I don’t know who to be more upset with here. I’m appalled that the NHLPA appealed this. I’m appalled that the arbitrator reduced the suspension. This is a societal issue and we do this? Not the National Hockey League, but this situation. What message does this send to young men, to young ladies, to our fans? I mean, come on. This is ridiculous. I don’t get it for a minute. I’m upset about it. I’m ticked off. And I am lost to whatever—who was thinking this.
The message this sends young men is that this behavior is condoned and if you play in the league, the NHLPA thinks that domestic violence should not preclude you from playing. The message it sends women is that this particular arbitrator does not take domestic violence seriously, and the NHLPA and NHL will use the rulings as a shield for missteps. The message it sends to fans is that it will tolerate this kind of behavior from players.
If the league truly wants to rectify the situation, they will institute a domestic violence policy into the next round of negotiations for the CBA.
The NHL’s Declaration of Principles states:
All hockey programs should provide a safe, positive and inclusive environment for players and families regardless of race, color, religion, national origin, gender, age, disability, sexual orientation and socio-economic status. Simply put, hockey is for everyone.
Maybe one day that principle will ring true. The league could take a page from the Predators and work with an organization like AMEND, who “seek to challenge the culture that supports violence, cultivate healthy masculinity in men and boys, and change the future for women and girls.”
Austin Watson is in the video below, and it was published before the domestic violence charges against him surfaced.
Donations to AMEND can be made on their website.
UPDATE 1:15pm: NHL Public Relations has released a statement disagreeing with arbitrator Shyam Das’ ruling.
The National Hockey League released the following statement today regarding an arbitrator’s decision in the NHLPA’s appeal of Nashville Predators’ forward Austin Watson’s League-imposed suspension for domestic assault: pic.twitter.com/bB0UFl3YGs
— NHL Public Relations (@PR_NHL) October 12, 2018
We have reviewed Arbitrator Shyam Das’ opinion in the NHLPA’s appeal of Austin Watson’s suspension for domestic assault which reduced the League-imposed suspension of 27 games to 18 games. We are disappointed with the Arbitrator’s decision. We firmly believe that the right of appeal to an arbitrator of League discipline was never intended to substitute the arbitrator’s judgement for that of the Commissioner, particularly on matters of important League policy and the articulation of acceptable standards of conduct for individuals involved in the National Hockey League.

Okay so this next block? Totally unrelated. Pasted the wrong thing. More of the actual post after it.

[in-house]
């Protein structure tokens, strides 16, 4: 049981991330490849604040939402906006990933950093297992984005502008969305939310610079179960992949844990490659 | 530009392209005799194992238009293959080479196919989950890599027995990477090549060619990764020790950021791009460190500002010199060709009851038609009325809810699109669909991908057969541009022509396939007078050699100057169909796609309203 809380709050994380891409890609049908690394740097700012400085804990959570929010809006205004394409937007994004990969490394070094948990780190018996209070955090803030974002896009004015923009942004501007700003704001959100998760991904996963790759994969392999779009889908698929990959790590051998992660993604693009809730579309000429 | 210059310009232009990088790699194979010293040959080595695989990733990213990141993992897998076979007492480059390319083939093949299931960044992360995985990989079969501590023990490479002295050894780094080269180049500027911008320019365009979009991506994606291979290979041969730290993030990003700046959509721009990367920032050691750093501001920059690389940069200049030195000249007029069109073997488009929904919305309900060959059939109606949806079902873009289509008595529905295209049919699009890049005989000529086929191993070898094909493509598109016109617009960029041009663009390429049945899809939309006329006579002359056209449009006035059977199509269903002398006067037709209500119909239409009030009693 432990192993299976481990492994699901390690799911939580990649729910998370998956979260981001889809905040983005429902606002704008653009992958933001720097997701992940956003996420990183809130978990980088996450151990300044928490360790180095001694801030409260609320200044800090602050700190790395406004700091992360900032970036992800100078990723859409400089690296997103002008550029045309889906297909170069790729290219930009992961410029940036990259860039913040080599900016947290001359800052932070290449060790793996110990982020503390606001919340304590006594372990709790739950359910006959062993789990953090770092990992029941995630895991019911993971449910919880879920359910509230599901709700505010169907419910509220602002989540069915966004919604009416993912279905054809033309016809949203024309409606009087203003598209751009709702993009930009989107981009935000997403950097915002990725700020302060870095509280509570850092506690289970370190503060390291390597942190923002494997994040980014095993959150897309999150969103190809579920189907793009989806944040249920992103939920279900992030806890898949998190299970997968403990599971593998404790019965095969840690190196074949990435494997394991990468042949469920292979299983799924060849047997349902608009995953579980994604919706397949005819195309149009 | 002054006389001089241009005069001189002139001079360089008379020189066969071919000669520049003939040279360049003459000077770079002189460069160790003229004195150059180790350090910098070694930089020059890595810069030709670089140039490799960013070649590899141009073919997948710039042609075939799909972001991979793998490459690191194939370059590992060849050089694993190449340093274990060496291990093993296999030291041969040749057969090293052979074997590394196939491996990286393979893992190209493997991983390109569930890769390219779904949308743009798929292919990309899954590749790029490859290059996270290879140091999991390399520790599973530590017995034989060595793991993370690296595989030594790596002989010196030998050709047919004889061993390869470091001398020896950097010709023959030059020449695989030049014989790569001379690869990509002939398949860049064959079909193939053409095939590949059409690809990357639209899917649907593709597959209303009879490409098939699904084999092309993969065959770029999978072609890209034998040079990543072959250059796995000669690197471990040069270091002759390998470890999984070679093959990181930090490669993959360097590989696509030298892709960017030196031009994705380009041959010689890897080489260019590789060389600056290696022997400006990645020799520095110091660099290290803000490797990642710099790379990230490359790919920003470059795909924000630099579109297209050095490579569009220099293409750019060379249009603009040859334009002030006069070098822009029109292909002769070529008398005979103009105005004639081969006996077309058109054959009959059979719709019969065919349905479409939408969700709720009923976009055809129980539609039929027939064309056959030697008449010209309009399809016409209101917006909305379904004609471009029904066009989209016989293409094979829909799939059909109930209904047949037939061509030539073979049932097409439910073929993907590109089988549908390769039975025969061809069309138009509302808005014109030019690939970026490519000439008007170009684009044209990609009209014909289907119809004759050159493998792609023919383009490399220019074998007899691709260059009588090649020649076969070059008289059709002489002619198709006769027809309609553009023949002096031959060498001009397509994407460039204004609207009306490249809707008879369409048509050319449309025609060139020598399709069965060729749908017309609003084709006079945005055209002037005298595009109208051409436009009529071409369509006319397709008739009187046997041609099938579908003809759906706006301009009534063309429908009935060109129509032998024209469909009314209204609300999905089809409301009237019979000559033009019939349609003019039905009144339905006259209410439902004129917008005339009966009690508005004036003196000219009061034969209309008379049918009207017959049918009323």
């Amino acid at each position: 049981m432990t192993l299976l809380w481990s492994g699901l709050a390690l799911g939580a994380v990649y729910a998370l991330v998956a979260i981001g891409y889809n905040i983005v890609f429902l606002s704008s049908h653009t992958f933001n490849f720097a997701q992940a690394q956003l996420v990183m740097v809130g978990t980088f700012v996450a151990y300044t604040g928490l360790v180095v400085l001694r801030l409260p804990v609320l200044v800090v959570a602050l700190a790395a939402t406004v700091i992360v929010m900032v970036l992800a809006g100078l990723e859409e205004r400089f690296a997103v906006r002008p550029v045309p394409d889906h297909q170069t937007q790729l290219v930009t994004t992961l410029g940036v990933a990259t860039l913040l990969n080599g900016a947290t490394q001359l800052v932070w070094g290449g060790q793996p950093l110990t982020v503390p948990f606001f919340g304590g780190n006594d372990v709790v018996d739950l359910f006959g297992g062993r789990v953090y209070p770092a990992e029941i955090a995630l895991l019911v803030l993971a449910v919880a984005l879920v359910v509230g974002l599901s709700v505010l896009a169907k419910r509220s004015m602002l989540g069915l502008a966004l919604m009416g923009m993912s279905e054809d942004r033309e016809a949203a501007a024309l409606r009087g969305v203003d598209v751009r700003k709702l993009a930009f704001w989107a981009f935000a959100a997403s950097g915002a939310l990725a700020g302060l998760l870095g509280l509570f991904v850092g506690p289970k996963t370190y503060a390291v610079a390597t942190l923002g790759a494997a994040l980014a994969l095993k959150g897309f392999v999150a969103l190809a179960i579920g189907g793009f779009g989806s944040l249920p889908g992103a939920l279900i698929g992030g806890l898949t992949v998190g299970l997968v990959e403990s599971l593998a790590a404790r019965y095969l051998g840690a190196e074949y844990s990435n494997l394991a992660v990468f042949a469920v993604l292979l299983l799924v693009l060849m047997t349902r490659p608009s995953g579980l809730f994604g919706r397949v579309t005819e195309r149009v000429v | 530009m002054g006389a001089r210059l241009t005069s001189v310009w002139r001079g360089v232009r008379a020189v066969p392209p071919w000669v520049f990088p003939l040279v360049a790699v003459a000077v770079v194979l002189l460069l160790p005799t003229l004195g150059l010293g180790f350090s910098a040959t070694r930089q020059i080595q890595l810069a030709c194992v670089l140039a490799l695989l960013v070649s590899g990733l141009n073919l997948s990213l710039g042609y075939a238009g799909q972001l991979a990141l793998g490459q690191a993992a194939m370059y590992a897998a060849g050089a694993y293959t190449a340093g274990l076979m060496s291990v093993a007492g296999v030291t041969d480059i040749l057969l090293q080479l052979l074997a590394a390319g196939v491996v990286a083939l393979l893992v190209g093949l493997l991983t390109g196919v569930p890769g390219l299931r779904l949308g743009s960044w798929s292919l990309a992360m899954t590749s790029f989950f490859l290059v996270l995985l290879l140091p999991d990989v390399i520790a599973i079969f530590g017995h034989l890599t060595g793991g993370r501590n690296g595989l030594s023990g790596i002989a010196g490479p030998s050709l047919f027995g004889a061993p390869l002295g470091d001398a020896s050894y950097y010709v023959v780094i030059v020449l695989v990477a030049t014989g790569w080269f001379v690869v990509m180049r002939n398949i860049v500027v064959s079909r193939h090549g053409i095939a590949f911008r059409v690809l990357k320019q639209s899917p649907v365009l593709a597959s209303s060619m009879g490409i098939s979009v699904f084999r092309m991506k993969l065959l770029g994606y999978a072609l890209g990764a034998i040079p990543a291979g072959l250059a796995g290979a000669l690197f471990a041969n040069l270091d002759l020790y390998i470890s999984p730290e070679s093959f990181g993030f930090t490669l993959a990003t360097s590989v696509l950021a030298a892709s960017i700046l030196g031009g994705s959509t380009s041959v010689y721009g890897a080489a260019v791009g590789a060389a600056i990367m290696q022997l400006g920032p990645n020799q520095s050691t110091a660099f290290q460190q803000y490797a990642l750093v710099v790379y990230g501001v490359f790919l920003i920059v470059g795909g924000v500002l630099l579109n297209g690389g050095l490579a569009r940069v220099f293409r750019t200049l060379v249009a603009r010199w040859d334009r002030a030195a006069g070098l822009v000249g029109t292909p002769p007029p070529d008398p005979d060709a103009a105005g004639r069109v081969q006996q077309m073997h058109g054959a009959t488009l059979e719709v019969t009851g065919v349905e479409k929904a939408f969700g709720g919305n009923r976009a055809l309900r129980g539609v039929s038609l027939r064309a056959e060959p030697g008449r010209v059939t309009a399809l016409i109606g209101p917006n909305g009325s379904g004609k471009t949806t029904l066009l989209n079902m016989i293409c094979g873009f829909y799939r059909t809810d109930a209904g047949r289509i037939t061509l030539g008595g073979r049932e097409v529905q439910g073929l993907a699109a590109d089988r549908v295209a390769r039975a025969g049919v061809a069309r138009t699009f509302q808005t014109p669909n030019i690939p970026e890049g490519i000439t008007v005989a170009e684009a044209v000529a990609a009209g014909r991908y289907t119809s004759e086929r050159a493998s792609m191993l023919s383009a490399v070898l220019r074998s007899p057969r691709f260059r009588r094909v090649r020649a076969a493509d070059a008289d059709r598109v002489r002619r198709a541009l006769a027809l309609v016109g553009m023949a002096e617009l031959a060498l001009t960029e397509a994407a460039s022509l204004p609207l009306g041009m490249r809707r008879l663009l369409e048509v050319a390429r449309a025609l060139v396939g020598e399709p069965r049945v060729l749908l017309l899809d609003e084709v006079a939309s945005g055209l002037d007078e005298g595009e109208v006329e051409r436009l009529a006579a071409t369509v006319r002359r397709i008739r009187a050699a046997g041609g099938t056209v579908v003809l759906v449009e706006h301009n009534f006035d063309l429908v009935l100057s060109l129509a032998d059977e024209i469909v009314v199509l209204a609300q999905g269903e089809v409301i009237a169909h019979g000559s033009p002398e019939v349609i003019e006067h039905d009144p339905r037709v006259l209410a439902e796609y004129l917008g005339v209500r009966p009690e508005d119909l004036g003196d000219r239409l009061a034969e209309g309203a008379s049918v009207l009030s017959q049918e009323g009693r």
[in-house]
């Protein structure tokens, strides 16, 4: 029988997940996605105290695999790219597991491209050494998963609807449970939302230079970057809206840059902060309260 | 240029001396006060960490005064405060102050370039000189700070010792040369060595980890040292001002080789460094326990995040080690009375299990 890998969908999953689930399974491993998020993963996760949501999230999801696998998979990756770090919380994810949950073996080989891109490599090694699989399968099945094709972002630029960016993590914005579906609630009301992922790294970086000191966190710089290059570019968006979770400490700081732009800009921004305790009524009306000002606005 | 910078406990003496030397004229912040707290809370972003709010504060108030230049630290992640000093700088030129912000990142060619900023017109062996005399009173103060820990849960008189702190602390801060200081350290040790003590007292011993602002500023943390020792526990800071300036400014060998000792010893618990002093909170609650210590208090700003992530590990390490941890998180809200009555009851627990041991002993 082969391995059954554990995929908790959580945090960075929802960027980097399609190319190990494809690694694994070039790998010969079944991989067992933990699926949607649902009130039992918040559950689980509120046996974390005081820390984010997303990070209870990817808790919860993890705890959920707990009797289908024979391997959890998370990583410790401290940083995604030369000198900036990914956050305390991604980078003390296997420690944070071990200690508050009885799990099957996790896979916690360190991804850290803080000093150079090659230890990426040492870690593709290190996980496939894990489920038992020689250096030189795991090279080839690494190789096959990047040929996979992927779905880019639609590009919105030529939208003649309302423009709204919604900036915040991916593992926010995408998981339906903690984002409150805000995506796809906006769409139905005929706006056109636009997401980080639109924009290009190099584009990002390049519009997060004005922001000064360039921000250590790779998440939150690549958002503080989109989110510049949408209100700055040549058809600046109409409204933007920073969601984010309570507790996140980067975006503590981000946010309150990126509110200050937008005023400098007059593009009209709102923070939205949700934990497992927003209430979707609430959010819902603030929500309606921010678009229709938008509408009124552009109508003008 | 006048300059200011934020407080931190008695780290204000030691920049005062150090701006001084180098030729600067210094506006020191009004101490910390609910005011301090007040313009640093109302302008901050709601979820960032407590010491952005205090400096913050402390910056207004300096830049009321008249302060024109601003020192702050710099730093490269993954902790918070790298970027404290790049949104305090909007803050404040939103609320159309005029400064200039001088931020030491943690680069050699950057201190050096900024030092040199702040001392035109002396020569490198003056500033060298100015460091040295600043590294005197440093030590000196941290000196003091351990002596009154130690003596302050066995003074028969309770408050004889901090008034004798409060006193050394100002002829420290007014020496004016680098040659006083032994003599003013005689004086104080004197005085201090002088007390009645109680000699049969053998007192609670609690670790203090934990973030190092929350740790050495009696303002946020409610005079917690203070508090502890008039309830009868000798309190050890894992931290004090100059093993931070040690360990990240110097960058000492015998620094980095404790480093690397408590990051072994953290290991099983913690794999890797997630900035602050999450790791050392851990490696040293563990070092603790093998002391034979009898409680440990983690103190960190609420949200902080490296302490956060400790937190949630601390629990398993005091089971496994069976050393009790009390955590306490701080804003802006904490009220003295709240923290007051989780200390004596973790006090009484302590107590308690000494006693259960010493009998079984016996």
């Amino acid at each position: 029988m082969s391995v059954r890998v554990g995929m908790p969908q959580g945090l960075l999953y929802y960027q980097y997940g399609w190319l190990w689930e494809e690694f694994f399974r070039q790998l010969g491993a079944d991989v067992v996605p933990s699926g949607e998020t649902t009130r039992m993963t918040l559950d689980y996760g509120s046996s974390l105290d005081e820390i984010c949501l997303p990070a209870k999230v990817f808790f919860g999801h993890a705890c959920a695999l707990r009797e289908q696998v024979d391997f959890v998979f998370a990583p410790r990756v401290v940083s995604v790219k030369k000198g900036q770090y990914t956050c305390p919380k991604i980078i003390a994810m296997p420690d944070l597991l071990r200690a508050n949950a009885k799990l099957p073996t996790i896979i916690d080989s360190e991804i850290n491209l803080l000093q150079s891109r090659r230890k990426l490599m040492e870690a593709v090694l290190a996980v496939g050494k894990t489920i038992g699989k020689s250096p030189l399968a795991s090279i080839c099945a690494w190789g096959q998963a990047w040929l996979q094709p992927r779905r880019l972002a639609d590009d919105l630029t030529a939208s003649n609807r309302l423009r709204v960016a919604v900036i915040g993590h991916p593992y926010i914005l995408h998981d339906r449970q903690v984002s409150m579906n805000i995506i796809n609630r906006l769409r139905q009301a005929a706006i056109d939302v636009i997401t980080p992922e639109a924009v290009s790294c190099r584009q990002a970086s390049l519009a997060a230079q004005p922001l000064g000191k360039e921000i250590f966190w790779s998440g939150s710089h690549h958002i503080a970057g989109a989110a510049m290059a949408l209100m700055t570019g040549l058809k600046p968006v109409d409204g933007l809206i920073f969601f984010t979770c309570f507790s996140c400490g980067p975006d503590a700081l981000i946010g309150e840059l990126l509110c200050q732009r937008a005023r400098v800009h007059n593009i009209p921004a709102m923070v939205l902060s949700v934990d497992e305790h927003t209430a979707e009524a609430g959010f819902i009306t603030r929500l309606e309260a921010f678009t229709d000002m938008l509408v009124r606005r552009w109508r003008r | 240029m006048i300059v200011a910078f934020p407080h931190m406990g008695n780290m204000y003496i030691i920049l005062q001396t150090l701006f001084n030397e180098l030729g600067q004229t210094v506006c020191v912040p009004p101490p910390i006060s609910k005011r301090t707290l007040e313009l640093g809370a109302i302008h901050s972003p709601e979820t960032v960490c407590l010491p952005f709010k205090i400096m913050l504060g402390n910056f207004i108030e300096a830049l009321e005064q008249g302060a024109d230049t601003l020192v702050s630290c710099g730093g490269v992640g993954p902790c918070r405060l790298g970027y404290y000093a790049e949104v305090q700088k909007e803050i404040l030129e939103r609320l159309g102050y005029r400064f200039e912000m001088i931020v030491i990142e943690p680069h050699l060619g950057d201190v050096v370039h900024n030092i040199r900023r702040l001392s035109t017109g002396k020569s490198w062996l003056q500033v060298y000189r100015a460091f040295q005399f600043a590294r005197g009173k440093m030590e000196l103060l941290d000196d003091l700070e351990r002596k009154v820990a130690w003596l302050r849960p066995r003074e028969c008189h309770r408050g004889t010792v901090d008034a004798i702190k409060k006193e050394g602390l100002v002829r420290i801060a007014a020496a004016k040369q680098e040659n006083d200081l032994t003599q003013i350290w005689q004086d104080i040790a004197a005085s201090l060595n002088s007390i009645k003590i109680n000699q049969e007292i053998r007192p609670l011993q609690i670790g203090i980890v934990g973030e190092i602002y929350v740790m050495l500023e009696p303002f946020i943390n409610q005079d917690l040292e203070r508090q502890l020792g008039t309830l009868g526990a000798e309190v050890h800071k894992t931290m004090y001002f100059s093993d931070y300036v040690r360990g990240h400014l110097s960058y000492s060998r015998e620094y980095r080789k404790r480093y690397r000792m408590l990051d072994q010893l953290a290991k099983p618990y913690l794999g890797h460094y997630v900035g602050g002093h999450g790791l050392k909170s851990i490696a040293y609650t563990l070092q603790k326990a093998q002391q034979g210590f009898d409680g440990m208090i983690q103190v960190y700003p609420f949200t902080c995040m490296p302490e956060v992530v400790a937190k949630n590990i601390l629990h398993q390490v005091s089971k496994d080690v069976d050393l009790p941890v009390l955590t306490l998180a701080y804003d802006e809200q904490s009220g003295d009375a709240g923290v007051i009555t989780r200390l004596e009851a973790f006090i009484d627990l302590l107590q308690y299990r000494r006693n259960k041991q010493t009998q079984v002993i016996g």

The NHL remains committed to continuing to do what we believe is right. And, in this regard, we intend to continue our steadfast efforts to ensure everyone in our League is adequately educated and sensitized to the importance of this serious social issue. We will not hesitate to adhere and enforce — through firm discipline as necessary — the standards of personal conduct we fell are appropriate for our League.
UPDATE 7:30pm: The NHLPA has released a statement of its own on Shyam Das’ arbitration ruling.
— Elliotte Friedman (@FriedgeHNIC) October 12, 2018
TORONTO (Oct. 12, 2018) — The National Hockey League Players’ Association issued the following statement this evening regarding the impartial arbitrator’s decision to reduce Nashville Predators forward Austin Watson’s suspension from 27 to 18 NHL games:
“The NHLPA takes domestic violence seriously and continues to work together with the NHL to ensure that players are educated on this important societal issue. As part of those efforts, the NHL/NHLPA conduct domestic violence awareness training at our Rookie Orientation Program and during the season for all NHL players.
The CBA provides players with the right to appeal discipline imposed by the NHL for off-ice conduct to an impartial arbitrator. This essential right is intended to encourage the fair and consistent application of discipline. The arbitrator’s independence helps ensure that the process and decision are fair. That is a principle to which we should always strive to adhere, even in cases where the subject matter is as difficult as domestic violence.”
Headline photo: Claus Andersen/Getty Images North America